for parents and carers
Immunisation is a safe, simple and effective way of protecting children (and adults) against harmful infections. It also protects people who are too young or too sick to be immunised by minimising the spread of diseases from person to person.
Immunisation uses the body’s immune response to build resistance to specific infections. Vaccines are given as an injection or, in the case of rotavirus vaccine, taken by mouth. After receiving a vaccination, the immune system generates specialised cells to fight the infection if they are exposed to the disease.
If a vaccinated person comes in contact with these diseases, their immune system is able to respond more effectively, preventing the disease from developing or greatly reducing its severity.
Immunisation helps children stay healthy by preventing serious infections. The risk of serious side effects from immunisation is very low compared to the risk of complications or death should a child contract one of the vaccine-preventable diseases.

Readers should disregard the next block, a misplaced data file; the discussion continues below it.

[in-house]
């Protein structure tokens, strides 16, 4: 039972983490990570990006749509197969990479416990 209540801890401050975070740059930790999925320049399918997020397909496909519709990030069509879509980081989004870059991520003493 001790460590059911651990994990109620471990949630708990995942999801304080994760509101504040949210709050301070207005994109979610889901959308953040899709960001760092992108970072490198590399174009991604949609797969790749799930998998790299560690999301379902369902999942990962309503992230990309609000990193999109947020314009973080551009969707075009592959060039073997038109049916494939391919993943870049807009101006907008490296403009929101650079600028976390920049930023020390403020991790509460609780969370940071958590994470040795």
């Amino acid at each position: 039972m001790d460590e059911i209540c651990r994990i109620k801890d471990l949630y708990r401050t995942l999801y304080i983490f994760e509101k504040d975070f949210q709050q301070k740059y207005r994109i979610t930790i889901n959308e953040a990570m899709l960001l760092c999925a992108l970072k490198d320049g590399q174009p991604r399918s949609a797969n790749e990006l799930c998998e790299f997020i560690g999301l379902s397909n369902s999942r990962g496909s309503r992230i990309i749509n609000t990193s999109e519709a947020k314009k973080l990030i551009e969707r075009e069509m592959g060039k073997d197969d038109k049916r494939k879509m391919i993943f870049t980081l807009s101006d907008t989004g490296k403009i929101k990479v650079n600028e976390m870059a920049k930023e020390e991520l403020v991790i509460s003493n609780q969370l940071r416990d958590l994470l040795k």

Free vaccine program
The National Immunisation Program (NIP) Schedule is a series of immunisations given at specific times throughout your life.
- National Immunisation Program Schedule for Aboriginal and Torres Strait Islander people
- National Immunisation Program Schedule for all non-indigenous people
- Immunisation Schedule Queensland
Queensland’s School Immunisation Program provides parents with the opportunity to have their Year 7 and Year 10 children vaccinated for free.
Call 13 Health (13 43 25 84)
- What to expect and what to do following vaccinations
- Queensland Government – Health & Wellbeing – Immunisation
- Queensland Government Vaccination Matters campaign
- Australian Government – Immunisation
- School Immunisation Program
- Comparison of the effects of diseases and the side effects of vaccines
- Questions about vaccination
- National Centre for Immunisation Research & Surveillance (NCIRS)
- Sharing Knowledge About Immunisation (SKAI)
- Chain of Protection
- Smart Traveller Advice
- MMR Decision Aid
- Recommended Minimum Exclusion Periods for Infectious Conditions
Last Updated on July 1, 2020.